Chinese IPOs


Managing the Cultural Gap with Chinese Companies who wish to do an IPO in London

By Frank Lewis

I have been working with Chinese Companies for over five years and I have been associated with three Chinese companies that have listed in London. Generally speaking, from a cultural point of view, Chinese people are not very open when dealing with people from the West. This applies even more in business – thus creating greater risk management issues.

It is therefore a big culture shock for Chinese businessmen and companies that wish to come to the UK to do business or to do an IPO, when they realise what they have to do to meet the transparency and legal requirements. These include the ongoing obligations of a listed company, corporate governance requirements, the appointment of independent Non-Executive Directors and the setting up of various committees such as audit and remuneration.

The Chinese directors will need to respect the way business is done in the West, including the IPO process, and at the same time people here need to understand and respect the Chinese culture.

It is of  great importance that Chinese companies have directors on their boards that speak English. If they also have people that have worked in the West, it would be an advantage. The directors also need to understand that they and the company would need to be examined before an IPO can take place.

Due diligence may include:

  • Financial Position
  • Business Plan  and working capital requirements
  • Legal Position
  • Organization Structure
  • Directors in terms of suitability to be a Director of a listed company

The above would be examined and investigated by the brokers/nomads, lawyers and reporting accountants. Chinese companies need to understand that a competent board of directors need to be set-up with executive and independent Non-Executive Directors. The concept of Non-Executive Directors is not normally appreciated at first. NEDs can add to the progress and credibility of the company in a number of ways including; communicating with institutional investors.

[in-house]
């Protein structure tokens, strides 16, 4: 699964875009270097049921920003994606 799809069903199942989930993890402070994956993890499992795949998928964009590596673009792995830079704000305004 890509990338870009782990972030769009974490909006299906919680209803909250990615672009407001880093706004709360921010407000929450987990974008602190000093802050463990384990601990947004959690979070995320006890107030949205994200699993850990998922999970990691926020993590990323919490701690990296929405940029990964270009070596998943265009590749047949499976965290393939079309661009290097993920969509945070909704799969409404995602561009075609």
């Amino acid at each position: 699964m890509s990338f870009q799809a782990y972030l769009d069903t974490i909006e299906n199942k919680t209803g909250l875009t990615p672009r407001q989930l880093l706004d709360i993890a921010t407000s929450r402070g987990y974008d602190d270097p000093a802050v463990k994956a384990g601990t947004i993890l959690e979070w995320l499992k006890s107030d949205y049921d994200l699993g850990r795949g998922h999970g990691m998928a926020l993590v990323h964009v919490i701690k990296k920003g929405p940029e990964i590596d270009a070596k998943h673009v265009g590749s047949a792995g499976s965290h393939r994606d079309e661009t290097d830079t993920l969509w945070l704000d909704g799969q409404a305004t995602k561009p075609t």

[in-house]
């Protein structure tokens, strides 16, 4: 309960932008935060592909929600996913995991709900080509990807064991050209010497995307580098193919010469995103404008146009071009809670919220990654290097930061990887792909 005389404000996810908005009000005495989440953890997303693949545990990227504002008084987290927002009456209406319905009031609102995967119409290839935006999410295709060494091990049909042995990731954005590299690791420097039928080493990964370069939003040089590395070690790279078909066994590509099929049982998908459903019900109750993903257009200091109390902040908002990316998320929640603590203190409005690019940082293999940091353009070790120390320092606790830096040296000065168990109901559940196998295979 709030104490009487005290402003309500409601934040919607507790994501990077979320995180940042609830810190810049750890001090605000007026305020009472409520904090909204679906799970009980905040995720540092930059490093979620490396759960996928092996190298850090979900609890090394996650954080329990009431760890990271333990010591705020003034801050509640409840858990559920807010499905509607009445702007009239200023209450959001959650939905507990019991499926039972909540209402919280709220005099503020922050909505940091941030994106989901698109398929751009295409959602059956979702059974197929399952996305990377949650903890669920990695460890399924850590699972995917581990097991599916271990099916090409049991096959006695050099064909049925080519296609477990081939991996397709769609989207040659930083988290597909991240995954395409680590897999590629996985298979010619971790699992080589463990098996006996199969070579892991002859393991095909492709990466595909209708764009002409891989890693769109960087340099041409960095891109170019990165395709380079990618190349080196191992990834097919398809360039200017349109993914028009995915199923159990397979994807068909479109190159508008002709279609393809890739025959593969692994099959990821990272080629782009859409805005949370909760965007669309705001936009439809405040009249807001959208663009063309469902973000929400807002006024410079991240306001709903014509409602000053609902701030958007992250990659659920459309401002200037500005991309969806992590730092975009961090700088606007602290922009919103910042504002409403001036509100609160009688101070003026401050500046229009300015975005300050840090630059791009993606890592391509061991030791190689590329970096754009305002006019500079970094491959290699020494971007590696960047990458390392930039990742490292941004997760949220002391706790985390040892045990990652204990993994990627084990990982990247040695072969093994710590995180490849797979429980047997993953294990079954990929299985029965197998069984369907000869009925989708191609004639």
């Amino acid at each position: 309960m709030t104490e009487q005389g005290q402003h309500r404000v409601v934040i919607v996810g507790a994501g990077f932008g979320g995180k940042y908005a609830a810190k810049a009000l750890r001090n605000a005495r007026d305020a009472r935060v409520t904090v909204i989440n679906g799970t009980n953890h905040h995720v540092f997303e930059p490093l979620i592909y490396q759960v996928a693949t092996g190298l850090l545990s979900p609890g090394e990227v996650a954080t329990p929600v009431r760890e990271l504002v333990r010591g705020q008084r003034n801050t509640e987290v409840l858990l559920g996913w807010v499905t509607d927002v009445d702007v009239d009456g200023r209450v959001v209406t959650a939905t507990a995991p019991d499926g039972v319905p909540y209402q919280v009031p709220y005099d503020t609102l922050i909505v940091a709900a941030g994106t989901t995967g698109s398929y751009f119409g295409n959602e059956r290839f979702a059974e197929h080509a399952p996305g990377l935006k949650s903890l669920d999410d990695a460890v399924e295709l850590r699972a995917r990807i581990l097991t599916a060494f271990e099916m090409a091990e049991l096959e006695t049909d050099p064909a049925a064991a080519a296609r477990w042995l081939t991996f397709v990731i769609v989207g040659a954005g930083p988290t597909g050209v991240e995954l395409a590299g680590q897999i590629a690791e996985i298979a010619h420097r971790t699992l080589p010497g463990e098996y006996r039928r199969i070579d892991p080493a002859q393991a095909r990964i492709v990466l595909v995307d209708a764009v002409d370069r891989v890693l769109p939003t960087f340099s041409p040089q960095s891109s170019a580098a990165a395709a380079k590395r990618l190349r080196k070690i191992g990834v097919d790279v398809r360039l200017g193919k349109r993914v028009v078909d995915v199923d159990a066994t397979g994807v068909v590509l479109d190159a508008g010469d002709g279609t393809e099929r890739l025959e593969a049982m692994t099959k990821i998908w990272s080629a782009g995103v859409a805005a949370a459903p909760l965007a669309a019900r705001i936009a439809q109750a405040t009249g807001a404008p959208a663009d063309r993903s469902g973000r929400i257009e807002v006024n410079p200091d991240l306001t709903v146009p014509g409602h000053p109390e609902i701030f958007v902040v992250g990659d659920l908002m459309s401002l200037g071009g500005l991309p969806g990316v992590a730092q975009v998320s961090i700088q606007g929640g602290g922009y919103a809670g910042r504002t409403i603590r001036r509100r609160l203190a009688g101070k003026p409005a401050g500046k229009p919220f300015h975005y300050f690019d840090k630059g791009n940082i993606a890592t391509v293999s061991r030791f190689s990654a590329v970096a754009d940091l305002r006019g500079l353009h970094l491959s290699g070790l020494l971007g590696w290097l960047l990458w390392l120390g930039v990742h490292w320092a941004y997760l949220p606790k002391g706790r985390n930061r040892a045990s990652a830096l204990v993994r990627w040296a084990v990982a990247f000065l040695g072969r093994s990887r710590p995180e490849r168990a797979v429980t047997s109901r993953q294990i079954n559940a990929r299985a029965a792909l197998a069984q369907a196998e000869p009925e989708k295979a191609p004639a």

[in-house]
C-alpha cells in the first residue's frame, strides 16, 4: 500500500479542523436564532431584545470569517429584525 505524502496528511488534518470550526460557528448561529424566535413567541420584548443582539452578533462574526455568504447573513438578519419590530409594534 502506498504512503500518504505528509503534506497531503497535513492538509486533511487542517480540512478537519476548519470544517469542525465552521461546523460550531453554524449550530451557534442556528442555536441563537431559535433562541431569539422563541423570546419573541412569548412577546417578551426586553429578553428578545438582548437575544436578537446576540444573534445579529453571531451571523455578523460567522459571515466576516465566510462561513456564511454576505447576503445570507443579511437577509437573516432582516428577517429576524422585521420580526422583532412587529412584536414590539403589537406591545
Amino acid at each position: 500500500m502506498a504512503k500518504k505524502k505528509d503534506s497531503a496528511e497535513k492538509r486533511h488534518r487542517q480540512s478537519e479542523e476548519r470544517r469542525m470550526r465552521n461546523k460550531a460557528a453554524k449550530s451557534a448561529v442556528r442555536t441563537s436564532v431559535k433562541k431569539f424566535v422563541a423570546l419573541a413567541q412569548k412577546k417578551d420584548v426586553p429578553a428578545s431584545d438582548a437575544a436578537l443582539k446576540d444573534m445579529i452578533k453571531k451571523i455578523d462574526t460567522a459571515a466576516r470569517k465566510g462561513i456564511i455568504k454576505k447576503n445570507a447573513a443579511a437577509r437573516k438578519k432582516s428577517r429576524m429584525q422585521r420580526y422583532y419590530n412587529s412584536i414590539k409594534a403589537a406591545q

By having UK based Non-Executive Directors on their boards with experience of working with Chinese companies and understanding the culture, this can greatly assist the Chinese directors with the IPO process and also assist post-listing with regard to dealing with advisors, communication, rules and good Corporate Governance. Therefore directors who have experience of working with Chinese companies can appreciate their concerns and issues and can help address these in a respectful way.

Experienced Non-Executive Directors can also assist with the learning curve of how listed companies should conduct themselves and deal with issues like price sensitive information. My personal experience is that generally one has to earn the respect and trust of your Chinese colleagues on the board, and when there is mutual respect they will take the advice on running a listed company in the UK, and comply with the rules of corporate governance including risk management.

In conclusion, it is very important for Chinese or other companies wishing to do an IPO to appreciate that the IPO is only the beginning and not the end of the process, in terms of success and capital growth for shareholders.

Frank Lewis is a Non-Executive Chairman and Director of UK and international listed and non-listed companies.


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